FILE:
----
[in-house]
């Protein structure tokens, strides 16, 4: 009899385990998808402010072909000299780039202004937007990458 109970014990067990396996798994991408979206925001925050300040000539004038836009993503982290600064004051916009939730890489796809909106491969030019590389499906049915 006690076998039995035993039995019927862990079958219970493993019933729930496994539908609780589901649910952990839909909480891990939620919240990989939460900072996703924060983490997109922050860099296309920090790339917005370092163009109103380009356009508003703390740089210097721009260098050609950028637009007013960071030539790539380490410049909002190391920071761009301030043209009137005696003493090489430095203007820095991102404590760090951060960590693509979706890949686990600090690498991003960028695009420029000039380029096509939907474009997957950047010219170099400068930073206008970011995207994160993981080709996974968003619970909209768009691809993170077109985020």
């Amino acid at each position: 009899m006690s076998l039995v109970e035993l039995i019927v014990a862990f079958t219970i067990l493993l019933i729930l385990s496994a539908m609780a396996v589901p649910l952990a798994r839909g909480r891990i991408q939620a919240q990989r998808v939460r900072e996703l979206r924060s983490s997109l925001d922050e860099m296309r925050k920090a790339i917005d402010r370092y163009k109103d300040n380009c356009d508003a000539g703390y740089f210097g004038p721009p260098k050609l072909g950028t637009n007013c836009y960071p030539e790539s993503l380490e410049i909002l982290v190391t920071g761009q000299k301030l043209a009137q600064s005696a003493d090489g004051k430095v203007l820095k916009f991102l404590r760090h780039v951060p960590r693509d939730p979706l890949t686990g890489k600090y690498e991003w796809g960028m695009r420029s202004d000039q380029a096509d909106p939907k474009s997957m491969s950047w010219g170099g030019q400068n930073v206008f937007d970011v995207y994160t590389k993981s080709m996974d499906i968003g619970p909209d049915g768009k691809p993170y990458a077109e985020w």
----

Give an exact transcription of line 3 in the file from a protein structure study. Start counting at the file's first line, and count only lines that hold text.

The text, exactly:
């Amino acid at each position: 009899m006690s076998l039995v109970e035993l039995i019927v014990a862990f079958t219970i067990l493993l019933i729930l385990s496994a539908m609780a396996v589901p649910l952990a798994r839909g909480r891990i991408q939620a919240q990989r998808v939460r900072e996703l979206r924060s983490s997109l925001d922050e860099m296309r925050k920090a790339i917005d402010r370092y163009k109103d300040n380009c356009d508003a000539g703390y740089f210097g004038p721009p260098k050609l072909g950028t637009n007013c836009y960071p030539e790539s993503l380490e410049i909002l982290v190391t920071g761009q000299k301030l043209a009137q600064s005696a003493d090489g004051k430095v203007l820095k916009f991102l404590r760090h780039v951060p960590r693509d939730p979706l890949t686990g890489k600090y690498e991003w796809g960028m695009r420029s202004d000039q380029a096509d909106p939907k474009s997957m491969s950047w010219g170099g030019q400068n930073v206008f937007d970011v995207y994160t590389k993981s080709m996974d499906i968003g619970p909209d049915g768009k691809p993170y990458a077109e985020w």